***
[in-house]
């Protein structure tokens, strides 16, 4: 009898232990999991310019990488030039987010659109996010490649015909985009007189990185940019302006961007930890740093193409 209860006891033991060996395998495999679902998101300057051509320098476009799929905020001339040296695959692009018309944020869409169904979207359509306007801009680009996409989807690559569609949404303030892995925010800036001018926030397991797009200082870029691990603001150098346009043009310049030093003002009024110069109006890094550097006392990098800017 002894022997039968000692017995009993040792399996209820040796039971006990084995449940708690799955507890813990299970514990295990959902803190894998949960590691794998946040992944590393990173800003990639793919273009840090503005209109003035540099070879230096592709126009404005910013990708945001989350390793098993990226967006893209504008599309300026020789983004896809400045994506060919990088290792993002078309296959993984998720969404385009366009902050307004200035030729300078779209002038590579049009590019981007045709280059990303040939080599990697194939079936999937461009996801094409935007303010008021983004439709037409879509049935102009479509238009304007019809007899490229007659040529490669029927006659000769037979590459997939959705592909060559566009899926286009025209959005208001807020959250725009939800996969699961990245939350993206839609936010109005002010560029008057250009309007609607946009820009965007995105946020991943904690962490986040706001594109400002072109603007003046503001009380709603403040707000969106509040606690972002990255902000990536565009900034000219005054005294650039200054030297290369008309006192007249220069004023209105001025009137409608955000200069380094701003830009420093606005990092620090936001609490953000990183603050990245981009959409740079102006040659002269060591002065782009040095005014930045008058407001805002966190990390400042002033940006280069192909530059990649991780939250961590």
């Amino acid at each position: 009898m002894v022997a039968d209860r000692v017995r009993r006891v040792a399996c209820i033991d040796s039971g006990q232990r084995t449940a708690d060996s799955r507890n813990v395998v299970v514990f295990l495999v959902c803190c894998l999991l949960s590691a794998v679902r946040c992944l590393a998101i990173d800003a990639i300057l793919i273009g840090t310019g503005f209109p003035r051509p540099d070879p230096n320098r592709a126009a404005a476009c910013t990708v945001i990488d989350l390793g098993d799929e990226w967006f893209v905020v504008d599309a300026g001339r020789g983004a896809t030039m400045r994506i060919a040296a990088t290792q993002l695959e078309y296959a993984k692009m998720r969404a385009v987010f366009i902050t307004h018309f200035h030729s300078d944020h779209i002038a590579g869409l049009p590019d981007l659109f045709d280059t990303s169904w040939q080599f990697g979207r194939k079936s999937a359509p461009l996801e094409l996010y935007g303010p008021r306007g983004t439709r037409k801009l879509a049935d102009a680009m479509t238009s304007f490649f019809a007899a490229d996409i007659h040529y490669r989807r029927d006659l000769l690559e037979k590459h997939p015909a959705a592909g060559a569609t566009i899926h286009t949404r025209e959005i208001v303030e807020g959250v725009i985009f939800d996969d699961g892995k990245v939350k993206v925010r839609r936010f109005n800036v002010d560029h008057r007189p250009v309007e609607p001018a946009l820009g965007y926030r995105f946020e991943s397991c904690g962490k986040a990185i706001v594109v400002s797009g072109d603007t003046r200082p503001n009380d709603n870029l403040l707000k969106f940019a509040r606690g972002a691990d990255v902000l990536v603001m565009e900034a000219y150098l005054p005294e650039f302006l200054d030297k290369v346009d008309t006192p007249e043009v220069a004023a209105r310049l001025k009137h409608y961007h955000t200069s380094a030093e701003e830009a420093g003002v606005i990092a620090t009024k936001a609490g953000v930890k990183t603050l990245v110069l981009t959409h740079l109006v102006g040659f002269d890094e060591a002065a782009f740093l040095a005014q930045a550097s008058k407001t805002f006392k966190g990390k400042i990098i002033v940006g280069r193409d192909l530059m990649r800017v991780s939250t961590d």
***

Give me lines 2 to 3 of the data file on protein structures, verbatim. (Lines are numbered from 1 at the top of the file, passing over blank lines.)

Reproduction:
């Protein structure tokens, strides 16, 4: 009898232990999991310019990488030039987010659109996010490649015909985009007189990185940019302006961007930890740093193409 209860006891033991060996395998495999679902998101300057051509320098476009799929905020001339040296695959692009018309944020869409169904979207359509306007801009680009996409989807690559569609949404303030892995925010800036001018926030397991797009200082870029691990603001150098346009043009310049030093003002009024110069109006890094550097006392990098800017 002894022997039968000692017995009993040792399996209820040796039971006990084995449940708690799955507890813990299970514990295990959902803190894998949960590691794998946040992944590393990173800003990639793919273009840090503005209109003035540099070879230096592709126009404005910013990708945001989350390793098993990226967006893209504008599309300026020789983004896809400045994506060919990088290792993002078309296959993984998720969404385009366009902050307004200035030729300078779209002038590579049009590019981007045709280059990303040939080599990697194939079936999937461009996801094409935007303010008021983004439709037409879509049935102009479509238009304007019809007899490229007659040529490669029927006659000769037979590459997939959705592909060559566009899926286009025209959005208001807020959250725009939800996969699961990245939350993206839609936010109005002010560029008057250009309007609607946009820009965007995105946020991943904690962490986040706001594109400002072109603007003046503001009380709603403040707000969106509040606690972002990255902000990536565009900034000219005054005294650039200054030297290369008309006192007249220069004023209105001025009137409608955000200069380094701003830009420093606005990092620090936001609490953000990183603050990245981009959409740079102006040659002269060591002065782009040095005014930045008058407001805002966190990390400042002033940006280069192909530059990649991780939250961590």
């Amino acid at each position: 009898m002894v022997a039968d209860r000692v017995r009993r006891v040792a399996c209820i033991d040796s039971g006990q232990r084995t449940a708690d060996s799955r507890n813990v395998v299970v514990f295990l495999v959902c803190c894998l999991l949960s590691a794998v679902r946040c992944l590393a998101i990173d800003a990639i300057l793919i273009g840090t310019g503005f209109p003035r051509p540099d070879p230096n320098r592709a126009a404005a476009c910013t990708v945001i990488d989350l390793g098993d799929e990226w967006f893209v905020v504008d599309a300026g001339r020789g983004a896809t030039m400045r994506i060919a040296a990088t290792q993002l695959e078309y296959a993984k692009m998720r969404a385009v987010f366009i902050t307004h018309f200035h030729s300078d944020h779209i002038a590579g869409l049009p590019d981007l659109f045709d280059t990303s169904w040939q080599f990697g979207r194939k079936s999937a359509p461009l996801e094409l996010y935007g303010p008021r306007g983004t439709r037409k801009l879509a049935d102009a680009m479509t238009s304007f490649f019809a007899a490229d996409i007659h040529y490669r989807r029927d006659l000769l690559e037979k590459h997939p015909a959705a592909g060559a569609t566009i899926h286009t949404r025209e959005i208001v303030e807020g959250v725009i985009f939800d996969d699961g892995k990245v939350k993206v925010r839609r936010f109005n800036v002010d560029h008057r007189p250009v309007e609607p001018a946009l820009g965007y926030r995105f946020e991943s397991c904690g962490k986040a990185i706001v594109v400002s797009g072109d603007t003046r200082p503001n009380d709603n870029l403040l707000k969106f940019a509040r606690g972002a691990d990255v902000l990536v603001m565009e900034a000219y150098l005054p005294e650039f302006l200054d030297k290369v346009d008309t006192p007249e043009v220069a004023a209105r310049l001025k009137h409608y961007h955000t200069s380094a030093e701003e830009a420093g003002v606005i990092a620090t009024k936001a609490g953000v930890k990183t603050l990245v110069l981009t959409h740079l109006v102006g040659f002269d890094e060591a002065a782009f740093l040095a005014q930045a550097s008058k407001t805002f006392k966190g990390k400042i990098i002033v940006g280069r193409d192909l530059m990649r800017v991780s939250t961590d």